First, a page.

Don’t Look Up: Netflix wants to make you feel smart but doesn’t have much to say

It would all be more acceptable though McKay he wasn’t so terrified of not being understood by everyone. In the first meeting with the president of the United States (Meryl Streep, the first of an endless series of cameos of famous people, very anxious to get on the train of the film that is on the side of the righteous) we constantly see photos held in the oval room of her with ridiculous famous characters (the best is Steven Seagal), as we continually see his secretary of state (Jonah Hill) touching the nose, suggesting cocaine addiction. It’s the administration Trump in disguise, it is not difficult to understand, but the underlinings betray a lack of confidence in one’s own means. Don’t Look Up it is cinema screamed so that the last of the Netflix viewers understand the metaphor and to be faced with refined satire more than the usual comedy.

The point of view is that of post-Trump cinema, which tells not only a total distrust of the system, but also a profound one towards America and the Americans. “They are not smart enough to be as evil as you think they areIs the way Jennifer Lawrence he explains to conspiracy theorists that the leaders he has met cannot be prey to the complicated assumptions they make, because they are simply not that smart. It is the perfect exemplification of post-Trump sentiment and the sense of democratic superiority. Too bad indeed that in doing this McKay is well-intentioned to take the side of the wise. Don’t Look Up it is a film that continually tells the viewer that the idiots are the others, the problem is the others and the others are always the ballast that prevents the world from improving or saving itself.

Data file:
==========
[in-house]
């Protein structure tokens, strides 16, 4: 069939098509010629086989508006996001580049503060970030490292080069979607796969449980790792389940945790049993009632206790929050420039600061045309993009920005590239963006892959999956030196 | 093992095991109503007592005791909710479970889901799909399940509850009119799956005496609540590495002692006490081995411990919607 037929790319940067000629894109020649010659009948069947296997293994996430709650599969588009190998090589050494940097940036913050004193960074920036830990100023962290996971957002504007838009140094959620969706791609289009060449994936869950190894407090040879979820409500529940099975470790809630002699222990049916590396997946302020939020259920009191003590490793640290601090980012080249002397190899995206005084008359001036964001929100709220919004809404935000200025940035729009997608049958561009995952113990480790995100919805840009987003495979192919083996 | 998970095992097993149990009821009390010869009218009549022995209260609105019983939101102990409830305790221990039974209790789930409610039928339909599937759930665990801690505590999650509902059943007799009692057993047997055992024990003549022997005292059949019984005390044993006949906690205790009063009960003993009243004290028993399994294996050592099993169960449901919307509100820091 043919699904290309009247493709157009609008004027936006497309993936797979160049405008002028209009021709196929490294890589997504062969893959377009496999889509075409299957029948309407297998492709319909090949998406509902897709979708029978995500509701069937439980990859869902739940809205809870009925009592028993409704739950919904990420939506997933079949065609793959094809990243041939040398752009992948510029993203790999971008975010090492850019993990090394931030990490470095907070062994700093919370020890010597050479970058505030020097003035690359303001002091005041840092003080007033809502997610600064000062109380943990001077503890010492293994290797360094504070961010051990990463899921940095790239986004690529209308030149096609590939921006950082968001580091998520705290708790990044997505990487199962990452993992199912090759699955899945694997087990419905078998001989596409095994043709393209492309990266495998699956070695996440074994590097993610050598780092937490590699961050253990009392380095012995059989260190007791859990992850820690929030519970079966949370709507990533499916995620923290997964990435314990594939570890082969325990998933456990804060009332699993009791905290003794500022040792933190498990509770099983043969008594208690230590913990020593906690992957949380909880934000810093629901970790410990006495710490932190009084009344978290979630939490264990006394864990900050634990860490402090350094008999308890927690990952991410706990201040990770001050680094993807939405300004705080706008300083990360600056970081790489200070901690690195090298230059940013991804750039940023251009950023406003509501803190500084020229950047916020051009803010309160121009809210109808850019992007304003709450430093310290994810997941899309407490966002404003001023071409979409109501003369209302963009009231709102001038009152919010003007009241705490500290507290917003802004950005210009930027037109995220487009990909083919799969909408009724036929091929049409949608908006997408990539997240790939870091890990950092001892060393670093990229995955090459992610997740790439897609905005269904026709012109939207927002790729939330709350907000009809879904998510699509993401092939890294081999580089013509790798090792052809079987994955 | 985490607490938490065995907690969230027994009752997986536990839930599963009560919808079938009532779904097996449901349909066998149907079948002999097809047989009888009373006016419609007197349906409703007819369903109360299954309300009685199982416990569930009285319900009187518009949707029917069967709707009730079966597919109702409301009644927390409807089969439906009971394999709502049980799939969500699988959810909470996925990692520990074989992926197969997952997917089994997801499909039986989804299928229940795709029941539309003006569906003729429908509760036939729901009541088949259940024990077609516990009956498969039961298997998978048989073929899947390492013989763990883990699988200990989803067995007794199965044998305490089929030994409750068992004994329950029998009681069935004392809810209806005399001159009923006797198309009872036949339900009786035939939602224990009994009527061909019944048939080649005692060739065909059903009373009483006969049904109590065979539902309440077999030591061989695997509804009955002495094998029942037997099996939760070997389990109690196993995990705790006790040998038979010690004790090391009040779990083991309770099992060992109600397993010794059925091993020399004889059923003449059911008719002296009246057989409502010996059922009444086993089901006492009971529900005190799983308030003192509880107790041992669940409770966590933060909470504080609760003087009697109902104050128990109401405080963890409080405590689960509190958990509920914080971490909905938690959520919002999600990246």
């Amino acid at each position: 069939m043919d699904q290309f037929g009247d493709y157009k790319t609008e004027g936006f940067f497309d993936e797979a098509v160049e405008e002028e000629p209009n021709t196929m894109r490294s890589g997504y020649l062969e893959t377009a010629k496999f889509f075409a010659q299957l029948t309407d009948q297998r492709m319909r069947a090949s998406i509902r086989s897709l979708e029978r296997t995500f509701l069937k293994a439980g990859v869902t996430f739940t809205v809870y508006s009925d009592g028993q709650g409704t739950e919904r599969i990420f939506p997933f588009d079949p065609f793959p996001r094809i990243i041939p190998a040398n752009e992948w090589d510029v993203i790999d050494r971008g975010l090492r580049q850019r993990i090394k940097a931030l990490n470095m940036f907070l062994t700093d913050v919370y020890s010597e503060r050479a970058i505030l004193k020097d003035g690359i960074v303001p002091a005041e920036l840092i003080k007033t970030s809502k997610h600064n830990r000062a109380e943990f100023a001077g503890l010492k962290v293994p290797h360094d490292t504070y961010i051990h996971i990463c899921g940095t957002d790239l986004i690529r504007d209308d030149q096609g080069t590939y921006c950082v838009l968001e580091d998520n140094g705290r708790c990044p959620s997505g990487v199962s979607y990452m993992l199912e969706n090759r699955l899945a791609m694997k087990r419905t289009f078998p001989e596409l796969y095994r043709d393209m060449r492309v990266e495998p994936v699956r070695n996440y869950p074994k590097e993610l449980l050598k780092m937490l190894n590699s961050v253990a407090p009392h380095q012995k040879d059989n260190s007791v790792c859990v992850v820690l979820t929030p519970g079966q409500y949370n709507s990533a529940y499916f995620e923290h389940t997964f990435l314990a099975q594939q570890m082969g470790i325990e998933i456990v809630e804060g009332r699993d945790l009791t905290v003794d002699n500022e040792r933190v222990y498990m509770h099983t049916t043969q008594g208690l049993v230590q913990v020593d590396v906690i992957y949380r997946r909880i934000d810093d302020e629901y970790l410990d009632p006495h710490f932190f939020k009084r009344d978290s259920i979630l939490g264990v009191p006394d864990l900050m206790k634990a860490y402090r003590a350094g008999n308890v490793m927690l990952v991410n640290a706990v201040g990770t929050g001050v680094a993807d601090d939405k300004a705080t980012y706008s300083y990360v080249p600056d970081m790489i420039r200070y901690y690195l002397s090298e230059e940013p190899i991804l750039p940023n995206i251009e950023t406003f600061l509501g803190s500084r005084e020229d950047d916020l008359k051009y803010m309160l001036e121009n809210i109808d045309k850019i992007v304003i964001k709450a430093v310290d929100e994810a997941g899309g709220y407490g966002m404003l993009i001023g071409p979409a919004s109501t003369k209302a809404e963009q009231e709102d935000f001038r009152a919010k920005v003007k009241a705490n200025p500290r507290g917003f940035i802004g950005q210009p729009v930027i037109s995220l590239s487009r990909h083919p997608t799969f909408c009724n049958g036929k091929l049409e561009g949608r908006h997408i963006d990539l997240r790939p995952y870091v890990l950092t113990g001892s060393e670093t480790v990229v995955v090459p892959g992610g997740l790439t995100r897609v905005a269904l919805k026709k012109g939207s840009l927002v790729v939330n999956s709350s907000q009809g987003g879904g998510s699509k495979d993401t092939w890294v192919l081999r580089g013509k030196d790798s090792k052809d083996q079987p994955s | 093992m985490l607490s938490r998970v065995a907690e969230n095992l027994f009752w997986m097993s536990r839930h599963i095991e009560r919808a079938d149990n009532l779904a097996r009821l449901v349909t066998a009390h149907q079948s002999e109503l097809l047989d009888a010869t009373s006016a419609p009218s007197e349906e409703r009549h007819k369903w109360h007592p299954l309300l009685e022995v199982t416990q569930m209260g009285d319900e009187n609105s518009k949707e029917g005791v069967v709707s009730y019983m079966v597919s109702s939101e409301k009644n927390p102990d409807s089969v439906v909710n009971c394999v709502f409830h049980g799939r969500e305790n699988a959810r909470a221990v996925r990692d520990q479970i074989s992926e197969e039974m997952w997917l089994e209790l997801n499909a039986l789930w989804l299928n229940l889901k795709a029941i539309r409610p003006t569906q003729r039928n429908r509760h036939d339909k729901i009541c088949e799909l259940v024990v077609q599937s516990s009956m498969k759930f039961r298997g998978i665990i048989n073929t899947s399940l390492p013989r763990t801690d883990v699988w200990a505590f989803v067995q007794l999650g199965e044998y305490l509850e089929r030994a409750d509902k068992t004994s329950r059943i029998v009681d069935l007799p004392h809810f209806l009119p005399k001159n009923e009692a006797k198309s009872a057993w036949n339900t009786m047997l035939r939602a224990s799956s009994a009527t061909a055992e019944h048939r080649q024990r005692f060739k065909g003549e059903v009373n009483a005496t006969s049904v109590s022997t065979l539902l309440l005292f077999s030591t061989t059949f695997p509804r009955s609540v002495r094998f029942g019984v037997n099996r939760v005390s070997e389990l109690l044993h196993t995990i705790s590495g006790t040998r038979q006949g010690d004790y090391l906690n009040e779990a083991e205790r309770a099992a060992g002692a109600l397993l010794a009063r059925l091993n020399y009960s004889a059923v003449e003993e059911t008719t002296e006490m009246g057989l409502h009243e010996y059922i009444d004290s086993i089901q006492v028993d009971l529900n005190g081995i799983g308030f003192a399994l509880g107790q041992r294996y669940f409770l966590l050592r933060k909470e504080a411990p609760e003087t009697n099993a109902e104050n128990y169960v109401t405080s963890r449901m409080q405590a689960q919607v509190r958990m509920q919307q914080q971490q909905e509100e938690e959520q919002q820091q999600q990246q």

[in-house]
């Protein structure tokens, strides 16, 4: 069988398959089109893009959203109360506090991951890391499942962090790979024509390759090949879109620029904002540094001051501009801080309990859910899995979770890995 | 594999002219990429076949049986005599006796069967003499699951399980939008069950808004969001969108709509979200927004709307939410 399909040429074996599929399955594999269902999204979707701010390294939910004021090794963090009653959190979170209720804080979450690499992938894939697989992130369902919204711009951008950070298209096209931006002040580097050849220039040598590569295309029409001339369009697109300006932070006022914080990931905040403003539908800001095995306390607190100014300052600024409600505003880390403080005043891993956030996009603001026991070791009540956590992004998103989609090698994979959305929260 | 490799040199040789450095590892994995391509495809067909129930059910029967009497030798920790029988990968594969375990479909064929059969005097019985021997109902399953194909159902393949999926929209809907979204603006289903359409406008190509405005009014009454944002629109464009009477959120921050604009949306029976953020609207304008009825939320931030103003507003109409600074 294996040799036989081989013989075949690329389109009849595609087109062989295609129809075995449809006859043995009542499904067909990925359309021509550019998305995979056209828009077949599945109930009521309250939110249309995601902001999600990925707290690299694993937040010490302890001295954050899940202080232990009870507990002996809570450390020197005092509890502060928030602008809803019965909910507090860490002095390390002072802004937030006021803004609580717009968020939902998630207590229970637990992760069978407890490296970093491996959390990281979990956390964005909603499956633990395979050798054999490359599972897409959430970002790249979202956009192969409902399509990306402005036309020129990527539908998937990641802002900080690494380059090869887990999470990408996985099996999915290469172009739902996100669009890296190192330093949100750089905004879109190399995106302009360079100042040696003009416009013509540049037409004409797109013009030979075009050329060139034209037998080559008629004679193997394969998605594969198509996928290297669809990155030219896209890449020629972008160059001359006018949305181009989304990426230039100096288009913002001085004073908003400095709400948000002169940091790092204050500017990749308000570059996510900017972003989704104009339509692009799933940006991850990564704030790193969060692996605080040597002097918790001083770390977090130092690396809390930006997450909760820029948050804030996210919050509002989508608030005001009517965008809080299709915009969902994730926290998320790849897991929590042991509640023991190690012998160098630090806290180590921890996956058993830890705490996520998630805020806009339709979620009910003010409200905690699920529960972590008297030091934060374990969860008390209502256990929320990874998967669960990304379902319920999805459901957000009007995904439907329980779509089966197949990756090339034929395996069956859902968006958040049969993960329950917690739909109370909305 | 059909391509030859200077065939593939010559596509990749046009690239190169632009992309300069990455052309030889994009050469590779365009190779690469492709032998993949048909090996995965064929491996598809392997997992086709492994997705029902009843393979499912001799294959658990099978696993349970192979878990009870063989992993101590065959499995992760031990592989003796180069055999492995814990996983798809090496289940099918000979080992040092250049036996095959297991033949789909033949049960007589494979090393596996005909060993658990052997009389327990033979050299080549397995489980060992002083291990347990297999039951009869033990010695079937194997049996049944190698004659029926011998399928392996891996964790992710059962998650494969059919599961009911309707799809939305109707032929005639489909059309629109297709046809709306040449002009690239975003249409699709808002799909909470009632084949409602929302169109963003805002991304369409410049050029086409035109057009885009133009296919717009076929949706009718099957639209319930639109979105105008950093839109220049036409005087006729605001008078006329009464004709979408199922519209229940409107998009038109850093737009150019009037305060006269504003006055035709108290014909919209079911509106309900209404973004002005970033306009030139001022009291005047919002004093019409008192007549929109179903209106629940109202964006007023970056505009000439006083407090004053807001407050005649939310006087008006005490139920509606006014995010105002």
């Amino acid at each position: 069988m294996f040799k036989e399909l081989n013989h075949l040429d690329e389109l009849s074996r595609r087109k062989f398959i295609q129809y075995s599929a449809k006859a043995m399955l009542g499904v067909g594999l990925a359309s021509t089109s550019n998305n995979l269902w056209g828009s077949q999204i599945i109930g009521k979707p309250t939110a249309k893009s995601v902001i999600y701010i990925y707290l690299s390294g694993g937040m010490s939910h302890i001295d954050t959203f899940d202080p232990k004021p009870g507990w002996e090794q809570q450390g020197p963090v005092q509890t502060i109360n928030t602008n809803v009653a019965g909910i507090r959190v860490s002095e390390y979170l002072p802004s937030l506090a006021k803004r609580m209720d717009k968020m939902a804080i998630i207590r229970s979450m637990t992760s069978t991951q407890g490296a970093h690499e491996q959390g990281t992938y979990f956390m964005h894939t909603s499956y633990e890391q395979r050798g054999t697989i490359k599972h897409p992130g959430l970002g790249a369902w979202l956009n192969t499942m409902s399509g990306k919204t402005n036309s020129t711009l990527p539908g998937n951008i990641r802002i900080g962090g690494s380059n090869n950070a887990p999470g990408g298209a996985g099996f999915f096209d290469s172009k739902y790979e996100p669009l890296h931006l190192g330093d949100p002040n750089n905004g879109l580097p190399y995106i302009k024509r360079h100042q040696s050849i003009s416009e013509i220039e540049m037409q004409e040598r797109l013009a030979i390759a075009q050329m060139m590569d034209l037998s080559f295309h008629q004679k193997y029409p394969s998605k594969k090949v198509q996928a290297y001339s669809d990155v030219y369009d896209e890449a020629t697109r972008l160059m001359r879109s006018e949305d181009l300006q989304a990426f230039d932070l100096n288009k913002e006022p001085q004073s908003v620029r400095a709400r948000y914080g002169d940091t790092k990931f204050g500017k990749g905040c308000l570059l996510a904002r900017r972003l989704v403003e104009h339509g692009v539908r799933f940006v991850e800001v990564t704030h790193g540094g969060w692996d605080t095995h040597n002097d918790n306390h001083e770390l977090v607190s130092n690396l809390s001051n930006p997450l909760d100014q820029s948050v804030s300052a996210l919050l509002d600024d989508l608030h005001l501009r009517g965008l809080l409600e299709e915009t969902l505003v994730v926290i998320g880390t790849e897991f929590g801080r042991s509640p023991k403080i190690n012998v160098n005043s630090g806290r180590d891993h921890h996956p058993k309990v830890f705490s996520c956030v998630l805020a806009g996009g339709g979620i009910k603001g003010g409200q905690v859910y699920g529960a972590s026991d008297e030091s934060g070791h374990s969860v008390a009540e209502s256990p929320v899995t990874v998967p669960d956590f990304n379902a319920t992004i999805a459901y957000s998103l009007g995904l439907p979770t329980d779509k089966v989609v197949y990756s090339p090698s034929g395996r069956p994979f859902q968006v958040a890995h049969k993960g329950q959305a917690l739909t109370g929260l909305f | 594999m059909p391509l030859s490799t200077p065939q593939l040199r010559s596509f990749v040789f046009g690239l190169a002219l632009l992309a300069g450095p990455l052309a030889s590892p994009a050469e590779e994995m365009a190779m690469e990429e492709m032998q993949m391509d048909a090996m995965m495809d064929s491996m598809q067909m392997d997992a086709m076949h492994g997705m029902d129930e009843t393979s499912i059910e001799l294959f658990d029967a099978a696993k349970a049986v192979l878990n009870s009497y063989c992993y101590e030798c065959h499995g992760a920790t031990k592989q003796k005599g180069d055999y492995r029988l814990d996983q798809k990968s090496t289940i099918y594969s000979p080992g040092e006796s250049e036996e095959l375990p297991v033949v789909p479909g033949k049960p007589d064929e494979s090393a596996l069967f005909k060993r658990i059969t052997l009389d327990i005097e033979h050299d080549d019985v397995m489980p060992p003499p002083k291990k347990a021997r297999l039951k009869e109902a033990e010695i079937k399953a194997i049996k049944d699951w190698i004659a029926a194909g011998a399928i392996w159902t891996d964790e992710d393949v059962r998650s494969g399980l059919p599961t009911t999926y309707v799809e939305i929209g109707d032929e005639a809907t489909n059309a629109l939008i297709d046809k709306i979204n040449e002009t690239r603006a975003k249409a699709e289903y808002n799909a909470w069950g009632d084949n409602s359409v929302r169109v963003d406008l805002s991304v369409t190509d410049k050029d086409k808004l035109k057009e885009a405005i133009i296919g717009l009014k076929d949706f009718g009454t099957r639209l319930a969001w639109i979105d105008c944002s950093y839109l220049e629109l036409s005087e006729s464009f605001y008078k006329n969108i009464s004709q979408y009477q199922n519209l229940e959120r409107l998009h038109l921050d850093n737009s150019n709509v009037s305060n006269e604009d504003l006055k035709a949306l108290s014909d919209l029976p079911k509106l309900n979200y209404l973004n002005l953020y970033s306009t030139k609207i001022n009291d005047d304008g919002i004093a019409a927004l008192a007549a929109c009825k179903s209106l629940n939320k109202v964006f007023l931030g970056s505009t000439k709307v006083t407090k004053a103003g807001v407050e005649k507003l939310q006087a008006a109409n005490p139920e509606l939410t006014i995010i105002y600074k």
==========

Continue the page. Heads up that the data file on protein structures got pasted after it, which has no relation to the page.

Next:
Not only the heads of state but also the oppression e fake news from social media, the ambiguity of the media that do not seek the truth but what is convenient and finally also the most respected and titled scientists who let themselves be bought by the big technology companies and again, obviously, the tech companies interested in profits and personal data. The teasing is always a lot of fun, with hilarious ideas at times, but it starts from a heralded superiority of someone who does not put himself in the film and in the criticism but who feels himself better and who says the same thing to the public. If the big ones comedies classic Italians have always criticized their own public, without withdrawing from the gloomy portrait, Don’t Look Up confirms to his audience that he is right and that they are not the ones to be mocked. He bleats and wins favors, points his finger and saves himself. So the summary he makes of the events of the last few years is never aimed at an original point of view or to unleash a new awareness but to give someone a fool by making herds all together, so as to be safe from criticism.

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